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Vocabulary Power Grade 1: 200 Words to Know for Reading Comprehension


By Audrey Carangelo
PlayBac
www.playbac.us


Knowledge of words and their definitions helps new readers uncover the meaning behind sentences and stories as a whole. Vocabulary Power Grade 1 is a sturdy spiral-bound flip book containing 200 vocabulary words your first grade student should know. The back cover folds out to enable it to stand. Each page includes a vocabulary word, pronunciation, part of speech, and definition, as well as a colorful cartoon illustrating the meaning and a question and answer to ensure the child's comprehension. Each page is double sided for flipping over once side one is completed.

The idea behind Vocabulary Power Grade 1 is to encourage students to spend three minutes a day reading and learning new vocabulary words. You can leave the book standing on the counter to flip and read during breakfast or anytime. Parents could encourage children to use the words in sentences throughout the day and possible provide incentives for correct usage. This book is fairly small and could easily fit into a purse or book bag for use "on-the-go." It is perfect for portable study, such as passing the time in a doctor's waiting room.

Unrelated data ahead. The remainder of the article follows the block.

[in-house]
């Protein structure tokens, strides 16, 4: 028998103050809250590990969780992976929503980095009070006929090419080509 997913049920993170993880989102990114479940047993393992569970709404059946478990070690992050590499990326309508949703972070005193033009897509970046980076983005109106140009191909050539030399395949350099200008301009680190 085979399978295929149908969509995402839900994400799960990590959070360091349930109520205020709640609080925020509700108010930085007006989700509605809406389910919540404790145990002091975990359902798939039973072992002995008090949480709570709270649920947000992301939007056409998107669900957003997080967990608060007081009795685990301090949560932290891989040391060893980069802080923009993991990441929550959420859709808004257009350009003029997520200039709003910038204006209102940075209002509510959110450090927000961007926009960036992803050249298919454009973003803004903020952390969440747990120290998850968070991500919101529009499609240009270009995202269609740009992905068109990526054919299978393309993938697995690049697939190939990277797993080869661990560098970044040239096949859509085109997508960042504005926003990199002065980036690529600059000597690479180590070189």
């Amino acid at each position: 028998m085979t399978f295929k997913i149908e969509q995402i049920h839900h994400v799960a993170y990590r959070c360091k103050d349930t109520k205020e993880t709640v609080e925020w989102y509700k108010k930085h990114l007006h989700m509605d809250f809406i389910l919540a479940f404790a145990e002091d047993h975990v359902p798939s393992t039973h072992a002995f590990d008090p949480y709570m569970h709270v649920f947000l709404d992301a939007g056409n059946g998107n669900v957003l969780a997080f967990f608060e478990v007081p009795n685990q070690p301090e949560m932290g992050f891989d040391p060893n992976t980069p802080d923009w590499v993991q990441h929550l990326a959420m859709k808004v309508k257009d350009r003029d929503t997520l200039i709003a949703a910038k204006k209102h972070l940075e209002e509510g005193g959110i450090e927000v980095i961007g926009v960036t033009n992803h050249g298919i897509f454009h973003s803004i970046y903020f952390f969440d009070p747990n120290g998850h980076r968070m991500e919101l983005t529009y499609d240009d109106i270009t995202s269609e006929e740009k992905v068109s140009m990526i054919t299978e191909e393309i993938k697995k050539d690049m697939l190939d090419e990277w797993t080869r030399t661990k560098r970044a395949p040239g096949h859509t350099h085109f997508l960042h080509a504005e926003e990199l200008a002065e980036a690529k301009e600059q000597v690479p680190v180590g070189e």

I think Vocabulary Power Grade 1 is a useful product for teaching vocabulary words. If you don't have a very extensive vocabulary and want to teach your children not to fear words, Vocabulary Power could be a great solution. It is very stress-free learning and involves no planning for the parent. The illustrations are cute and colorful.

However, if you're a family of Scrabble players who love to use good words in common speech, this might seem a little easy for your children. My husband is a major word lover, and my first grader rolled her eyes when we saw some of the words she already knew and used (like "frown"). Some of the words seemed so basic that children much younger have most likely grasped the meaning by experience. For example, if I say the word "brownie," my two-year-old is certain to run to the table. She can't articulate the definition, but she certainly comprehends and expects to be given "a baked chocolate dessert."

I would lean more toward recommending this product for students with special needs or learning disabilities. For them it would be a non-confrontational way to tackle a difficult subject. My five-year-old son struggles with most subjects. He really enjoyed using Vocabulary Power Grade 1 and looked forward to using his new words throughout the day. I thought the words were more appropriate for his age level than for first grade.

Personally, I would not recommend Vocabulary Power Grade 1 for children who don't struggle with comprehension. I think that, for most kids, it would be less expensive and more beneficial to just speak good vocabulary within their hearing. I think that if you hear a word used enough in common speech, the brain makes the connection.



Product review by Heather Randall, The Old Schoolhouse Magazine, LLC, October 2009


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